The Citadel mourns death of Pat Leverett
Pat Leverett was a quiet, low-key sort of man who made a huge impression on his colleagues in The Citadel Psychology Department where the 11 faculty and staff members are reeling at the news of his death.
The Citadel family was saddened to hear that over the July 4 weekend Leverett, 50, was aboard a plane that went missing near Homer, Alaska. For three days everyone prayed he would be found alive and able to return to Charleston. While the plane’s wreckage and the three people aboard were found Tuesday morning in a remote mountain area of Alaska, it was late Tuesday night when news of Leverett’s death made its way back to Charleston.
“Our department is really devastated by this,” said Steve Nida, head of the psychology department. “We in the department, students of course, but especially faculty, really valued him.”
Nida said Leverett was "an emotional centerpiece of the department – a real anchor." This past spring the department surprised him for his birthday. Leverett thought he was having lunch one afternoon in May with colleague Virginia DeRoma, but when he walked into California Dreaming nearly everyone in his department was waiting to wish him happy birthday.
“Everyone felt a close personal connection to him,” Nida said. “He was somebody who was a friend to all of us. He was kind. He was compassionate. He was patient. He was someone we liked to hang around with, talk sports and family. He was just a great all around guy. We are all feeling a loss personally as well as professionally.”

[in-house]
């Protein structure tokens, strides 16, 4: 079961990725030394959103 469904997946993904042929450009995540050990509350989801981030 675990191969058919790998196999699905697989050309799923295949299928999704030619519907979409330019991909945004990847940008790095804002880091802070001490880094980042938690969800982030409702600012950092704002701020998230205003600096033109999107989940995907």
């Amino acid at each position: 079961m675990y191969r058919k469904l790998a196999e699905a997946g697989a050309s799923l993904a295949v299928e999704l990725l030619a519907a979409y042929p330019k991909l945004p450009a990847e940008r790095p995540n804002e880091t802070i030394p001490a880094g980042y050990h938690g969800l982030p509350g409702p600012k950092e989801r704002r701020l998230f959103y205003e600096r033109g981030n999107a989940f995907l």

A graduate of the University of Southern Mississippi, Leverett came to The Citadel in 1991 as an adjunct professor. At the time he was also an instructor at the Medical University of South Carolina’s Department of Psychiatry and Behavioral Sciences. He became a full-time faculty member in 1996. His primary teaching duties were in the College of Graduate and Professional Studies clinical counseling program, but he also taught cadets in his undergraduate personality course.
He was well liked by his students.
“He really cared about his students and helping them succeed and meet their goals,” Nida said. “He had very high standards and maintained those standards, but at the same time he was willing to give completely and freely of his time to help students meet those standards.”
But Leverett’s involvement with students and faculty and staff went beyond the classroom. A tenured professor, he spent considerable time working with cadets as a faculty mentor with the cadet Human Affairs Team from India Company and as a faculty advisor for India Company cadets. He was active with the campus financial affairs committee, undergraduate admissions committee, facilities planning board, library services committee and Communication Across the Curriculum.
“He was committed to this institution in every respect imaginable,” Nida said.
A single father to son Walker, Leverett rediscovered his passion for flying a few years ago. He was on a vacation trip to Alaska with two flying buddies when their plane went down.
Ray Jones, associate dean of the College of Graduate and Professional Studies, has been teaching psychology at The Citadel for several years. He and Leverett talked often, especially about Leverett’s love of flying.
“Pat was following his dream to fly, and so few of us take time to follow our dreams. Fly on, Pat.”